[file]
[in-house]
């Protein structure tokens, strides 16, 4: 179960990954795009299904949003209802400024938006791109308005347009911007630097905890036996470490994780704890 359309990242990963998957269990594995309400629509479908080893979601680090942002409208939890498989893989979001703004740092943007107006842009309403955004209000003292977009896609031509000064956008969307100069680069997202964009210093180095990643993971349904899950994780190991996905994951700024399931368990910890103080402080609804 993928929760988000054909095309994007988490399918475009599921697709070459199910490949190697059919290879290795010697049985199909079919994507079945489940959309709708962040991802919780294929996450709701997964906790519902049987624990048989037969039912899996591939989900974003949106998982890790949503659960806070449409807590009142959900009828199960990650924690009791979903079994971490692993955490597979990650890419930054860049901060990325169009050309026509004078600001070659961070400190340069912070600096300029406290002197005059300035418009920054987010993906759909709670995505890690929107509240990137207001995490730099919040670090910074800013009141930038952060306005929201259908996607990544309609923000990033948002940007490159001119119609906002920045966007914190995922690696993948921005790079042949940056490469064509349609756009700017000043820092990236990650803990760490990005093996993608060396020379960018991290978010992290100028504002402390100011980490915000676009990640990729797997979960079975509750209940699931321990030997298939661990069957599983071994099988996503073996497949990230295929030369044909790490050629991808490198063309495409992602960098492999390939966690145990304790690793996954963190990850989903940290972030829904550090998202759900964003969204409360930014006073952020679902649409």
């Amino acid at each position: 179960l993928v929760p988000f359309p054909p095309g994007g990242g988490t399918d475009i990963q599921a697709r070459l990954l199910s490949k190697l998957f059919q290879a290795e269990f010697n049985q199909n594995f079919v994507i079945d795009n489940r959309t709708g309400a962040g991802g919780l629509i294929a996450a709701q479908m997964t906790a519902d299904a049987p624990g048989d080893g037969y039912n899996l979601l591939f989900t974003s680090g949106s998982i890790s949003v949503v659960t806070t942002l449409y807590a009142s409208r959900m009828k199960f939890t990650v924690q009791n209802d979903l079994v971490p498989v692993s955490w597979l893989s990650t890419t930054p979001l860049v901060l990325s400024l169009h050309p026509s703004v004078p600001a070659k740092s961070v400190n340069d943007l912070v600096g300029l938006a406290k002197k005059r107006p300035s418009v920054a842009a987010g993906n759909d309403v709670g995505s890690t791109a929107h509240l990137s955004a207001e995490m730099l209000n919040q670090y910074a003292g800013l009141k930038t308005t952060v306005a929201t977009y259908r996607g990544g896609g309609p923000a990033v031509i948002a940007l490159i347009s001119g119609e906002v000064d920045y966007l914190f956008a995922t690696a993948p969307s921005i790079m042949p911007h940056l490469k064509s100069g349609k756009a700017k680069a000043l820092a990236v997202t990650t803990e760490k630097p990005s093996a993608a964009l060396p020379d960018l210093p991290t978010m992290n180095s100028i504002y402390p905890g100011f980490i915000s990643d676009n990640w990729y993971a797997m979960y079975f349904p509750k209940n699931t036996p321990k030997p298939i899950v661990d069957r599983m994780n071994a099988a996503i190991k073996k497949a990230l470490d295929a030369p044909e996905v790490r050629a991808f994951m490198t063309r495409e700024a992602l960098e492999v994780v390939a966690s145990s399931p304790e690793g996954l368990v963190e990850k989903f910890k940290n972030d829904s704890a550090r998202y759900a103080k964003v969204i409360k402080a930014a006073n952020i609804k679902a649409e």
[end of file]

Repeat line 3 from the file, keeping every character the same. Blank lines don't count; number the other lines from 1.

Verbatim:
């Amino acid at each position: 179960l993928v929760p988000f359309p054909p095309g994007g990242g988490t399918d475009i990963q599921a697709r070459l990954l199910s490949k190697l998957f059919q290879a290795e269990f010697n049985q199909n594995f079919v994507i079945d795009n489940r959309t709708g309400a962040g991802g919780l629509i294929a996450a709701q479908m997964t906790a519902d299904a049987p624990g048989d080893g037969y039912n899996l979601l591939f989900t974003s680090g949106s998982i890790s949003v949503v659960t806070t942002l449409y807590a009142s409208r959900m009828k199960f939890t990650v924690q009791n209802d979903l079994v971490p498989v692993s955490w597979l893989s990650t890419t930054p979001l860049v901060l990325s400024l169009h050309p026509s703004v004078p600001a070659k740092s961070v400190n340069d943007l912070v600096g300029l938006a406290k002197k005059r107006p300035s418009v920054a842009a987010g993906n759909d309403v709670g995505s890690t791109a929107h509240l990137s955004a207001e995490m730099l209000n919040q670090y910074a003292g800013l009141k930038t308005t952060v306005a929201t977009y259908r996607g990544g896609g309609p923000a990033v031509i948002a940007l490159i347009s001119g119609e906002v000064d920045y966007l914190f956008a995922t690696a993948p969307s921005i790079m042949p911007h940056l490469k064509s100069g349609k756009a700017k680069a000043l820092a990236v997202t990650t803990e760490k630097p990005s093996a993608a964009l060396p020379d960018l210093p991290t978010m992290n180095s100028i504002y402390p905890g100011f980490i915000s990643d676009n990640w990729y993971a797997m979960y079975f349904p509750k209940n699931t036996p321990k030997p298939i899950v661990d069957r599983m994780n071994a099988a996503i190991k073996k497949a990230l470490d295929a030369p044909e996905v790490r050629a991808f994951m490198t063309r495409e700024a992602l960098e492999v994780v390939a966690s145990s399931p304790e690793g996954l368990v963190e990850k989903f910890k940290n972030d829904s704890a550090r998202y759900a103080k964003v969204i409360k402080a930014a006073n952020i609804k679902a649409e």